Before school leaders are tempted to put one of these devices into the hands of every student in their districts, they should spend some time contemplating a few important issues:
• Monopoly or competition? Amazon.com has become a leader in Internet shopping, and as the parent company of Kindle, it maintains contracts with the publishers and distributors that provide books to be accessed on the device. Although Kindle maintains an enormous catalog of digital books, magazines, and newspapers available through Amazon, the potential for undue influence over curriculum and instruction still exists, if there are few or no choices of electronic textbooks to buy and those devices’ book lists are limited.
School leaders also should worry that after they make a significant capital and technical investment in a particular device the business or technology cycle might shift to another contender, and their schools would be stuck with useless blank screens or a less advanced reading device. Today, Kindle’s competitors include eBookwise, Sony Portable Reader, and iRex iLiad, with the Kindle and the Sony Portable Reader emerging as the market leaders. But it is wise to remember that many high-tech brands that once rallied the stock market quickly faded in the fast-paced, competitive world of technology.
• Costs and benefits. Many districts might prefer to wait to see what happens in the market for portable reading devices, letting others take the risks of early adoption. The “newness” factor has always been an obstacle to innovation in public education, and could be the case with electronic readers.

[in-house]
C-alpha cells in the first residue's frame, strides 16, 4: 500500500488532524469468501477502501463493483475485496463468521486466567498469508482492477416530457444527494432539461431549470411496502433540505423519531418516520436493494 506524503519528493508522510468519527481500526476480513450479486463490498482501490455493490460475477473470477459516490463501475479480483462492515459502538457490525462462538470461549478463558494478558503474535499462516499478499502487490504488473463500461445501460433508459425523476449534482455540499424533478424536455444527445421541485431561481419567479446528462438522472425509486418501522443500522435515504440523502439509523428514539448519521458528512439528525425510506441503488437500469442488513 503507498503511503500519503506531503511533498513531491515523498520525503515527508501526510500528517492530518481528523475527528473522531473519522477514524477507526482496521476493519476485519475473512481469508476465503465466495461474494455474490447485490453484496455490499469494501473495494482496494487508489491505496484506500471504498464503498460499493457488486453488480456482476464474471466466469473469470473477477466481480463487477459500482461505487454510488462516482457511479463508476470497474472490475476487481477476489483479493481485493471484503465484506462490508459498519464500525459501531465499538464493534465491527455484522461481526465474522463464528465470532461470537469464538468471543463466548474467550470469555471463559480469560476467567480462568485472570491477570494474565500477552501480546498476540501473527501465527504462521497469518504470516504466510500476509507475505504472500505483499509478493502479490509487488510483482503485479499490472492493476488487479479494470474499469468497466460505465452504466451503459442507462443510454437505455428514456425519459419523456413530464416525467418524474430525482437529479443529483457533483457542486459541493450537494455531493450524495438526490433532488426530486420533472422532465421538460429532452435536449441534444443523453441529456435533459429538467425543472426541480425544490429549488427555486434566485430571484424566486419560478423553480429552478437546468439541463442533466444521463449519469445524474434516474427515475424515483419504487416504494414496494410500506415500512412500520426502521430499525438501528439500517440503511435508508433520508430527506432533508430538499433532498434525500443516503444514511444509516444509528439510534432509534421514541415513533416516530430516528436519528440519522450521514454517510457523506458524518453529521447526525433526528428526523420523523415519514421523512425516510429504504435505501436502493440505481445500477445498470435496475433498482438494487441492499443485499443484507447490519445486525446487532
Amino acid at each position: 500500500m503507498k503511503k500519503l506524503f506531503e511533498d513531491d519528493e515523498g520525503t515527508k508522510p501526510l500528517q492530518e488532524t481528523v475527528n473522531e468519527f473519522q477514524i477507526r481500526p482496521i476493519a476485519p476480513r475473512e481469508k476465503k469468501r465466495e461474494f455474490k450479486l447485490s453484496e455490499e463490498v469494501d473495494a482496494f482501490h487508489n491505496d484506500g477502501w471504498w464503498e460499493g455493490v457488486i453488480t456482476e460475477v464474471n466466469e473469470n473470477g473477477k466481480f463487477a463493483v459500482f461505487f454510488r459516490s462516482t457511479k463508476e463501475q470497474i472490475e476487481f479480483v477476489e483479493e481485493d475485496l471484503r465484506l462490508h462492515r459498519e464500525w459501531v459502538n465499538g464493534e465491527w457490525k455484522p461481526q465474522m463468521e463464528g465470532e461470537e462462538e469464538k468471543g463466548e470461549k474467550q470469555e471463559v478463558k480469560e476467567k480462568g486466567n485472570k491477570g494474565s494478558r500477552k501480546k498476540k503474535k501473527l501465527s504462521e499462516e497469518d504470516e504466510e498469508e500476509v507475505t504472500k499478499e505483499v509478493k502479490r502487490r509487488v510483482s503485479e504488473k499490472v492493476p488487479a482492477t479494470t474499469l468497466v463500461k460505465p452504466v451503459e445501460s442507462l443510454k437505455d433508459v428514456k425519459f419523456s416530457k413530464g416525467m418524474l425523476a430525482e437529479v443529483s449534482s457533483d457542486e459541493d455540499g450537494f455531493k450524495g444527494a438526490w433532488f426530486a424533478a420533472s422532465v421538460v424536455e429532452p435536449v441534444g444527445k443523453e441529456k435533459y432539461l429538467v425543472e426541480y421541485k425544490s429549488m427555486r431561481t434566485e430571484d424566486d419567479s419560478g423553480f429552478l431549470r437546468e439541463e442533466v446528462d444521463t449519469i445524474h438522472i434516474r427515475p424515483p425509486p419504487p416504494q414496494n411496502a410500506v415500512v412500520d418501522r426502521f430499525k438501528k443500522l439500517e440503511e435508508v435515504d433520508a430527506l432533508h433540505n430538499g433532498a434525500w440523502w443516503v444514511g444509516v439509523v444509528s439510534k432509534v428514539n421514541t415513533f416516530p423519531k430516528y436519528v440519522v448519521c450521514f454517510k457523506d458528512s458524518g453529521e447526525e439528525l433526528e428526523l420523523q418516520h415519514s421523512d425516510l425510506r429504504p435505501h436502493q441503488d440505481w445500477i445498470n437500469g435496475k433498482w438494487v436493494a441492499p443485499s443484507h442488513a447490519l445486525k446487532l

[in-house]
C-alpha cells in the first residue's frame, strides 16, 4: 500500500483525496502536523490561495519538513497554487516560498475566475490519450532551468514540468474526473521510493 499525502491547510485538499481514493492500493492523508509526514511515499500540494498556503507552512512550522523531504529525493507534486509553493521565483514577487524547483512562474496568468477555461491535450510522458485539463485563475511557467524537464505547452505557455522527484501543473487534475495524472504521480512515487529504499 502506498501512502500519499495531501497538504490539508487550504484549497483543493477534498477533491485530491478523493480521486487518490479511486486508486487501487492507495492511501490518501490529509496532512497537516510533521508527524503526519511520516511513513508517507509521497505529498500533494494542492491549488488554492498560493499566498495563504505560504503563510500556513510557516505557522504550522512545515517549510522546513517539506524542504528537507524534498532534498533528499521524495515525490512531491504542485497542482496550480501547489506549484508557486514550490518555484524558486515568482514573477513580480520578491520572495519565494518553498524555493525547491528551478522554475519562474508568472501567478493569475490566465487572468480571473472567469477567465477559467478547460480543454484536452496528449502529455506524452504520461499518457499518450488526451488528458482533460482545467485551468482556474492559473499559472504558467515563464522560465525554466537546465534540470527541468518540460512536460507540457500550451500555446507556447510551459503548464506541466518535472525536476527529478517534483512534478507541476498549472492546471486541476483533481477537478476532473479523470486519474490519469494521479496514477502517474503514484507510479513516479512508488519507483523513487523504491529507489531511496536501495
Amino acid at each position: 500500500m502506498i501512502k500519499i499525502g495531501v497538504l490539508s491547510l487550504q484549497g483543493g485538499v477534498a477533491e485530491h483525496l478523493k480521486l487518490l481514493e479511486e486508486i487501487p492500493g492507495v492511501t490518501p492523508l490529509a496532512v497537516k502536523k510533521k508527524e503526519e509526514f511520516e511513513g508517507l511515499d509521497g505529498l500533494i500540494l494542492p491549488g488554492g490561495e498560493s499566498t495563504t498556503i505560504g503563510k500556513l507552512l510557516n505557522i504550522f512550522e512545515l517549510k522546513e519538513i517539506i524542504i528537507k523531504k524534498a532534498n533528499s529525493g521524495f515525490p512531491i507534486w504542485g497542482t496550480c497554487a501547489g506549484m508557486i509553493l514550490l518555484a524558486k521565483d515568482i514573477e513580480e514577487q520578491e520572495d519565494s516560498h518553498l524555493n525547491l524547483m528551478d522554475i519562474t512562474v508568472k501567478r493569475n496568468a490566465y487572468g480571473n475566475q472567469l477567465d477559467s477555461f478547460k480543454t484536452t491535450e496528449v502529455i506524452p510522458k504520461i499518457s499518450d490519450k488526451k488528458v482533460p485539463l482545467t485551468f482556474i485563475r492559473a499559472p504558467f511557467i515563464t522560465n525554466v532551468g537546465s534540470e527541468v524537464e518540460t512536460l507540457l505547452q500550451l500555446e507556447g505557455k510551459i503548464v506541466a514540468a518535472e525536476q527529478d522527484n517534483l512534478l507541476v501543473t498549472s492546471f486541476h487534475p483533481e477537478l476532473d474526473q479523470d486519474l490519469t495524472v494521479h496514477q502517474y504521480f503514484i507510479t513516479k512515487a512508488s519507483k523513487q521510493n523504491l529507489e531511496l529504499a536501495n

• Technological concerns. Battery life also is a potential trouble spot for educational institutions, as the Kindle, for example, reportedly provides only four days’ worth of reading on a single battery charge. Many educators might thus fear new excuses for neglected or forgotten homework assignments: “My battery ran dead,” or, “I lost my charging cable.” Further complicating the situation, the 2nd edition Kindles are hard-wired and do not have replaceable batteries, which might make schools dependent on the manufacturer for a simple battery replacement.
Classrooms also might need more electrical outlets to encourage students to charge their devices during the day. And wireless-access enhancers might require retrofitting, as many school buildings have little or no access to wireless providers.
To some educators, the greatest worry may be that, while richer school districts could afford the initial investment (hundreds of Kindles or other devices, new wiring, maintenance, and batteries), poorer districts, whose students are most in need of the latest technology, might be the last to get these electronic readers.
Still, devices like the Kindle, the Nook, the Sony Portable Reader, and others have the potential to change the landscape of public education, to light a fire, so to speak, under the textbook, curriculum, and learning industries. Traditional paper and hardcover books may go the way of the abacus, chalkboards, and ink pens—replaced by a small, plastic gadget that offers immediate access to unlimited potential learning resources. Portability, accessibility, and enhanced reading clarity, plus adaptability for updating features, make these technologies an enticing new avenue for schools.
Portable electronic readers deserve serious consideration by boards of education and school leaders. Teachers need to become familiar with them, too, to keep on high-tech pace with their students—a real, continuing, but worthwhile challenge.
In the 18th century, Voltaire put the 21st-century stakes in perspective. “The instruction we find in books is like fire,” he said. “We fetch it from our neighbors, kindle it at home, communicate it to others, and it becomes the property of all.”
A version of this article appeared in the November 11, 2009 edition of Education Week as Reimagining the Textbook